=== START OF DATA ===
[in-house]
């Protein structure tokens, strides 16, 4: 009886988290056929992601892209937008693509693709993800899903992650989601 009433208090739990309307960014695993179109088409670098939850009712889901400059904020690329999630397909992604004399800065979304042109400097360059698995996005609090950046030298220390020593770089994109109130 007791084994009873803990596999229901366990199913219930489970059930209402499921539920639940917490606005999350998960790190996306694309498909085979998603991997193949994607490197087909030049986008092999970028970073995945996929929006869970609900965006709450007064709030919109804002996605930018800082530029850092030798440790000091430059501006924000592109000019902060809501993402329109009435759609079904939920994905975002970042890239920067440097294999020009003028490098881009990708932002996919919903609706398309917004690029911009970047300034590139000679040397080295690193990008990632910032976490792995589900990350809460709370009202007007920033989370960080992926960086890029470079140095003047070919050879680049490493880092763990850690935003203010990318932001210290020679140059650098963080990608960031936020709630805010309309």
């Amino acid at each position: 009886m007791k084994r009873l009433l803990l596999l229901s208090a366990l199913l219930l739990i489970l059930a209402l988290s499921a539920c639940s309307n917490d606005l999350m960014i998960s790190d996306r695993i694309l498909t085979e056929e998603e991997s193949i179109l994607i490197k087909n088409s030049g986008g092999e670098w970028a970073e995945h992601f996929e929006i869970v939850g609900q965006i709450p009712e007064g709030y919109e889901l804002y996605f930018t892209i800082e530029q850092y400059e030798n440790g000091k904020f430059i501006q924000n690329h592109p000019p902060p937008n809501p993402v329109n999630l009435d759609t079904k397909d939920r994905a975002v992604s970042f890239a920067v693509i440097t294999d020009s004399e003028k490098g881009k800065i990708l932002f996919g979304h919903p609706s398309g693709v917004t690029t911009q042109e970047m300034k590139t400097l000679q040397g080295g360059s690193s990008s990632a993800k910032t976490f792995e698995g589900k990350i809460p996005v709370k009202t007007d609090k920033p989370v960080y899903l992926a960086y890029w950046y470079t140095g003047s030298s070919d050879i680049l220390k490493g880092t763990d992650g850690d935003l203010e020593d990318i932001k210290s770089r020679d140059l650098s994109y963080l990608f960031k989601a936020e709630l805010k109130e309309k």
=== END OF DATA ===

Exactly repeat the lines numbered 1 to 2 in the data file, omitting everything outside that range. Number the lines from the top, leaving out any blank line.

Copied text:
[in-house]
């Protein structure tokens, strides 16, 4: 009886988290056929992601892209937008693509693709993800899903992650989601 009433208090739990309307960014695993179109088409670098939850009712889901400059904020690329999630397909992604004399800065979304042109400097360059698995996005609090950046030298220390020593770089994109109130 007791084994009873803990596999229901366990199913219930489970059930209402499921539920639940917490606005999350998960790190996306694309498909085979998603991997193949994607490197087909030049986008092999970028970073995945996929929006869970609900965006709450007064709030919109804002996605930018800082530029850092030798440790000091430059501006924000592109000019902060809501993402329109009435759609079904939920994905975002970042890239920067440097294999020009003028490098881009990708932002996919919903609706398309917004690029911009970047300034590139000679040397080295690193990008990632910032976490792995589900990350809460709370009202007007920033989370960080992926960086890029470079140095003047070919050879680049490493880092763990850690935003203010990318932001210290020679140059650098963080990608960031936020709630805010309309």